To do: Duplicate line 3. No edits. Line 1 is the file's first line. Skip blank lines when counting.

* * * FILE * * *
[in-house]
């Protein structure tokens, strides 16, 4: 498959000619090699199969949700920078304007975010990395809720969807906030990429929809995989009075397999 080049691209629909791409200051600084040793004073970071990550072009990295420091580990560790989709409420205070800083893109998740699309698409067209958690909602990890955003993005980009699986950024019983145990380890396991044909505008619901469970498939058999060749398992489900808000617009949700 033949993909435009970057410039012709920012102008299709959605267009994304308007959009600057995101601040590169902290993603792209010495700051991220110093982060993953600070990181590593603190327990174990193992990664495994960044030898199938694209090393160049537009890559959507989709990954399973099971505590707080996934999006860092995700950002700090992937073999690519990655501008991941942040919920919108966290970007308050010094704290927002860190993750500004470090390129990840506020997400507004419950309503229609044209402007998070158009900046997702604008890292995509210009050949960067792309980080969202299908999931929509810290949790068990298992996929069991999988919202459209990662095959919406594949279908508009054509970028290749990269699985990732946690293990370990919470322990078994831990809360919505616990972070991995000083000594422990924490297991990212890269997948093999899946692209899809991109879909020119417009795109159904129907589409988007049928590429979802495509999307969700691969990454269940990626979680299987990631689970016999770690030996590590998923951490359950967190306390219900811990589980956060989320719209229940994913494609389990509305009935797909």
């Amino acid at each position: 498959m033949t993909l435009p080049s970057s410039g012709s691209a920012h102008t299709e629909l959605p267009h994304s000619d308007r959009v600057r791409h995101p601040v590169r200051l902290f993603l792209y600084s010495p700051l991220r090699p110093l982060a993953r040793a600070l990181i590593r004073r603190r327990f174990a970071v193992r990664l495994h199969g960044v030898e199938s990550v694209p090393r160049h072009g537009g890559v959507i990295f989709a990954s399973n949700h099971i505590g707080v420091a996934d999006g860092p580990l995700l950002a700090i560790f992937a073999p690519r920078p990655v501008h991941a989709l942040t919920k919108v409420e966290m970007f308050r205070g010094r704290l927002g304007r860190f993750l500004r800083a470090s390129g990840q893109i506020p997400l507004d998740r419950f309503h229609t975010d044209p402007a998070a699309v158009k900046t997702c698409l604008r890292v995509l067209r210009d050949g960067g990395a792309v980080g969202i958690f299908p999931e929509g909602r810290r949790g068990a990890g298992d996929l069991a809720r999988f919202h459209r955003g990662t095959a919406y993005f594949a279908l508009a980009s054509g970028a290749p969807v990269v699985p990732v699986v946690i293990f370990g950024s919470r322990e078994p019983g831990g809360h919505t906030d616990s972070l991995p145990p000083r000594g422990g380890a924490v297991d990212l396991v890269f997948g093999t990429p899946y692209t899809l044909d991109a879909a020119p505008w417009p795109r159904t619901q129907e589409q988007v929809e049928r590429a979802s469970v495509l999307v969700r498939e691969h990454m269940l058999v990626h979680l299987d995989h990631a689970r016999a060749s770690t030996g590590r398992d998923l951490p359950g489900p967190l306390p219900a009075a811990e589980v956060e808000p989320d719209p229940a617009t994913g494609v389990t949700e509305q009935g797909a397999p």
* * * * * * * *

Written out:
């Amino acid at each position: 498959m033949t993909l435009p080049s970057s410039g012709s691209a920012h102008t299709e629909l959605p267009h994304s000619d308007r959009v600057r791409h995101p601040v590169r200051l902290f993603l792209y600084s010495p700051l991220r090699p110093l982060a993953r040793a600070l990181i590593r004073r603190r327990f174990a970071v193992r990664l495994h199969g960044v030898e199938s990550v694209p090393r160049h072009g537009g890559v959507i990295f989709a990954s399973n949700h099971i505590g707080v420091a996934d999006g860092p580990l995700l950002a700090i560790f992937a073999p690519r920078p990655v501008h991941a989709l942040t919920k919108v409420e966290m970007f308050r205070g010094r704290l927002g304007r860190f993750l500004r800083a470090s390129g990840q893109i506020p997400l507004d998740r419950f309503h229609t975010d044209p402007a998070a699309v158009k900046t997702c698409l604008r890292v995509l067209r210009d050949g960067g990395a792309v980080g969202i958690f299908p999931e929509g909602r810290r949790g068990a990890g298992d996929l069991a809720r999988f919202h459209r955003g990662t095959a919406y993005f594949a279908l508009a980009s054509g970028a290749p969807v990269v699985p990732v699986v946690i293990f370990g950024s919470r322990e078994p019983g831990g809360h919505t906030d616990s972070l991995p145990p000083r000594g422990g380890a924490v297991d990212l396991v890269f997948g093999t990429p899946y692209t899809l044909d991109a879909a020119p505008w417009p795109r159904t619901q129907e589409q988007v929809e049928r590429a979802s469970v495509l999307v969700r498939e691969h990454m269940l058999v990626h979680l299987d995989h990631a689970r016999a060749s770690t030996g590590r398992d998923l951490p359950g489900p967190l306390p219900a009075a811990e589980v956060e808000p989320d719209p229940a617009t994913g494609v389990t949700e509305q009935g797909a397999p």